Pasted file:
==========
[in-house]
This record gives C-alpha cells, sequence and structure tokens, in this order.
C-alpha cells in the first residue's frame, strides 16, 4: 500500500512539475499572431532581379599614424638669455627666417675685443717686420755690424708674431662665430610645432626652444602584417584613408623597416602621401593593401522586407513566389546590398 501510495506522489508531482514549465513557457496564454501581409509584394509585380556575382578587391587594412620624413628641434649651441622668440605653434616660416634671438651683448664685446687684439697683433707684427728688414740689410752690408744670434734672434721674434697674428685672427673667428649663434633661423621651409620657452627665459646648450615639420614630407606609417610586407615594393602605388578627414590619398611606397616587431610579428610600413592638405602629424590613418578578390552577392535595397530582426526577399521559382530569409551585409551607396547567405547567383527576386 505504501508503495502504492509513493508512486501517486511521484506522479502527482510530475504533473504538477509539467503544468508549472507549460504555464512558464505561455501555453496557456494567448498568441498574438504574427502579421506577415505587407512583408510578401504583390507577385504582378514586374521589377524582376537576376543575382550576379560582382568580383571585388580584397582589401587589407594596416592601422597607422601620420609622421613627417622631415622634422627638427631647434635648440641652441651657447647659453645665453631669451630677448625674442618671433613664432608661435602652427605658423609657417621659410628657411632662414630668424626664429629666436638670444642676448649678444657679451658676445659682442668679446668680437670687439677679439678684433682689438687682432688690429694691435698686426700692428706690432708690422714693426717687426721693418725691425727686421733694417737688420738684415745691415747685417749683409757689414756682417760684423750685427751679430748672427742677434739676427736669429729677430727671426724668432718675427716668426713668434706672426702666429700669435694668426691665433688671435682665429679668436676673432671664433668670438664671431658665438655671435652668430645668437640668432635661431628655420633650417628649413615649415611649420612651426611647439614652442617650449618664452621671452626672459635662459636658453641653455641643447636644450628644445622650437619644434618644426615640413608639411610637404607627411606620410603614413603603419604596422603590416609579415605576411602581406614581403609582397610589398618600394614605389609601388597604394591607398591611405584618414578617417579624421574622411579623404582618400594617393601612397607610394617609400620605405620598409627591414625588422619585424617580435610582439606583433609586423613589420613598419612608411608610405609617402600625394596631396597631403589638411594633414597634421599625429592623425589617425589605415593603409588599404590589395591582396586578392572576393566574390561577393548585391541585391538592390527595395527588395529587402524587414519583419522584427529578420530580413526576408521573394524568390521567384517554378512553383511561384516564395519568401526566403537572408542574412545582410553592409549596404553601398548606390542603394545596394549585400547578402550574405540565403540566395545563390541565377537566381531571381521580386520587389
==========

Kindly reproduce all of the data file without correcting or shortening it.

[in-house]
This record gives C-alpha cells, sequence and structure tokens, in this order.
C-alpha cells in the first residue's frame, strides 16, 4: 500500500512539475499572431532581379599614424638669455627666417675685443717686420755690424708674431662665430610645432626652444602584417584613408623597416602621401593593401522586407513566389546590398 501510495506522489508531482514549465513557457496564454501581409509584394509585380556575382578587391587594412620624413628641434649651441622668440605653434616660416634671438651683448664685446687684439697683433707684427728688414740689410752690408744670434734672434721674434697674428685672427673667428649663434633661423621651409620657452627665459646648450615639420614630407606609417610586407615594393602605388578627414590619398611606397616587431610579428610600413592638405602629424590613418578578390552577392535595397530582426526577399521559382530569409551585409551607396547567405547567383527576386 505504501508503495502504492509513493508512486501517486511521484506522479502527482510530475504533473504538477509539467503544468508549472507549460504555464512558464505561455501555453496557456494567448498568441498574438504574427502579421506577415505587407512583408510578401504583390507577385504582378514586374521589377524582376537576376543575382550576379560582382568580383571585388580584397582589401587589407594596416592601422597607422601620420609622421613627417622631415622634422627638427631647434635648440641652441651657447647659453645665453631669451630677448625674442618671433613664432608661435602652427605658423609657417621659410628657411632662414630668424626664429629666436638670444642676448649678444657679451658676445659682442668679446668680437670687439677679439678684433682689438687682432688690429694691435698686426700692428706690432708690422714693426717687426721693418725691425727686421733694417737688420738684415745691415747685417749683409757689414756682417760684423750685427751679430748672427742677434739676427736669429729677430727671426724668432718675427716668426713668434706672426702666429700669435694668426691665433688671435682665429679668436676673432671664433668670438664671431658665438655671435652668430645668437640668432635661431628655420633650417628649413615649415611649420612651426611647439614652442617650449618664452621671452626672459635662459636658453641653455641643447636644450628644445622650437619644434618644426615640413608639411610637404607627411606620410603614413603603419604596422603590416609579415605576411602581406614581403609582397610589398618600394614605389609601388597604394591607398591611405584618414578617417579624421574622411579623404582618400594617393601612397607610394617609400620605405620598409627591414625588422619585424617580435610582439606583433609586423613589420613598419612608411608610405609617402600625394596631396597631403589638411594633414597634421599625429592623425589617425589605415593603409588599404590589395591582396586578392572576393566574390561577393548585391541585391538592390527595395527588395529587402524587414519583419522584427529578420530580413526576408521573394524568390521567384517554378512553383511561384516564395519568401526566403537572408542574412545582410553592409549596404553601398548606390542603394545596394549585400547578402550574405540565403540566395545563390541565377537566381531571381521580386520587389